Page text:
"Humane methods. Because the poor animals suffer and experts say and the best known remedy that doesn't cause pain to the animal and on the sore spot administer gently. Gob, he'd have a soft hand under a hen.
Ga Ga Gara. Klook Klook Klook." (U12.843)
"Black Liz is our hen. She lays eggs for us. When she lays her egg she is so glad. Gara. Klook Klook Klook. Then comes good uncle Leo. He puts his hand under black Liz and takes her fresh egg. Ga ga ga ga Gara. Klook Klook Klook." (U12.846)
"- Anyhow, says Joe. Field and Nannetti are going over tonight to London to ask about it on the floor of the House of Commons." (U12.850)
"- Are you sure, says Bloom, the councillor is going? I wanted to see him, as it happens.
- Well, he's going off by the mailboat, says Joe, tonight.
- That's too bad, says Bloom. I wanted particularly. Perhaps only Mr Field is going. I couldn't phone. No. You're sure?" (U12.852)
This is a PC of RMS (= Royal Mail Service) Ulster, one of the mailboats operating between Kingstown and Holyhead on the Irish sea in 1904. The others were RMS Munster, Leinster and Connaught.
The distance from Kingstown to Holyhead was 64 miles, and the trip took 3 hrs. An express train then took passengers from Holyhead to London.
"Have similar orders been issued for the slaughter of human animals who dare to play Irish games in the Phoenix park?" (U12.869)
"Mr Allfours: The answer is in the negative.
Mr Cowe Conacre: Has the right honourable gentleman's famous Mitchelstown telegram inspired the policy of gentlemen on the Treasury bench? (O! O!)
Mr Allfours: I must have notice of that question." (U12.872)
"- Put it there, citizen, says Joe. You were and a bloody sight better.
- Is that really a fact? says Alf.
- Yes, says Bloom. That's well known. Did you not know that?
So off they started about Irish sport" (U12.886)
"shoneen games the like of the lawn tennis" (U12.889)
Shoneen (Anglo-Irish, derogatory) is one who prefers English attitudes, customs or lifestyle to Irish ones. This is a PC of famous English stage actress Marie Studholme (1874 - 1930) posing in a tennis outfit.
"The Irish Caruso-Garibaldi was in superlative form and his stentorian notes were heard to the greatest advantage in the timehonoured anthem sung as only our citizen can sing it. " (U12.919)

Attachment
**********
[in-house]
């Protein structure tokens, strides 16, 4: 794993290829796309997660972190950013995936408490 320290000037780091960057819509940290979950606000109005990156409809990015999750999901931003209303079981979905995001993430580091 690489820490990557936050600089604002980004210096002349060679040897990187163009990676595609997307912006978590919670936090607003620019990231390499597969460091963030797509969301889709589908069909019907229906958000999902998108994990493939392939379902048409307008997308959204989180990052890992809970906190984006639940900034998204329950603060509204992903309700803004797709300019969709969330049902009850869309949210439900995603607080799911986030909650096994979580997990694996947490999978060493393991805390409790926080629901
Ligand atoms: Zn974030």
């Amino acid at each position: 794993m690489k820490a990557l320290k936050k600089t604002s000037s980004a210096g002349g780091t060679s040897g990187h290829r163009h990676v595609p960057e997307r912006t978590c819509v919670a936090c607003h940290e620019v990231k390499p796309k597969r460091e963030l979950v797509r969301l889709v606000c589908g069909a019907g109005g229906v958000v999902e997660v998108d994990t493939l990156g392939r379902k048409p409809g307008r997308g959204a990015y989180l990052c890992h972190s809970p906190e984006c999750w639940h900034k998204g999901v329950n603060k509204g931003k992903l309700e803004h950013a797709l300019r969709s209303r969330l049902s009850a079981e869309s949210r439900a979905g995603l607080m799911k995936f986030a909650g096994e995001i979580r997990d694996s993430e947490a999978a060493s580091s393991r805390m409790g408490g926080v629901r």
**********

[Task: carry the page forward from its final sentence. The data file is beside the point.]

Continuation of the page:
"His superb highclass vocalism, which by its superquality greatly enhanced his already international reputation," (U12.922)
An advertisement for Caruso's records (LHJ, June 1904).
"was vociferously applauded by the large audience among which were to be noticed many prominent members of the clergy as well as representatives of the press and the bar and the other learned professions. The proceedings then terminated." (U12.923)
"Amongst the clergy present were the very rev. William Delany, S.J., L.L.D.; the rt rev. Gerald Molloy, D.D.; the rev. P.J. Kavanagh, C.S.Sp.;" (U12.928)
C.S.Sp. stands for Congregatio Sancti Spiritus = the Congregation of the Holy Spirit, commonly known as the Spiritans. The Spiritans were founded in Paris by the Breton Claude-FranÃ§ois Poullart des Places (1703). The purpose of the congregation was to minister to the poor, and to provide chaplains in hospitals, prisons, and schools. It quickly grew a missionary role (initially to the French colonies, India and China, and later all over the world). The Spiritans came to Ireland in 1859, when Pere Jules Lenan was entrusted with establishing a house to recruit and train missionaries for the English colonies. However, he saw the Irish Catholics' own need for education and secondary schools, and evident lack of missionary zeal in the wake of the Penal Laws and the famine. Instead he launched schools for the benefit of Ireland (and with the ulterior purpose of training priests for missions). Thus were founded Blackrock College (1860), Rockwell College in Cashel (1864), and St Mary's College in Rathmines (1890). The back of this Dublin CDV identifies Rev. P. Kavanagh -the same one?
"the rev. T. Waters, C.C.; the rev. John M. Ivers, P.P.; the rev. P.J. Cleary, O.S.F.; the rev. L.J. Hickey, O.P.; the very rev. Fr. Nicholas, O.S.F.C.; the very rev. B. Gorman, O.D.C.; the rev. T. Maher, S.J.; the very rev. James Murphy, S.J.; the rev. John Lavery, V.F.; the very rev. William Doherty, D.D.; the rev. Peter Fagan, O.M.; the rev. T. Brangan, O.S.A.; the rev. J. Flavin, C.C.; the rev. M.A. Hackett, C.C.; the rev. W. Hurley, C.C.; the rt rev. Mgr M'Manus, V.G.; the rev. B.R. Slattery, O.M.I.; the very rev. M.D. Scally, P.P.; the rev. F.T. Purcell, O.P.; the very rev. Timothy canon Gorman, P.P.; the rev. J. Flanagan, C.C. The laity included P. Fay, T. Quirke, etc., etc." (U12.929)
"- Talking about violent exercise, says Alf, were you at that Keogh-Bennett match?
- No, says Joe.
- I heard So and So made a cool hundred quid over it, says Alf.
- Who? Blazes? says Joe." (U12.939)
"And says Bloom:
- What I meant about tennis, for example, is the agility and training of the eye." (U12.944)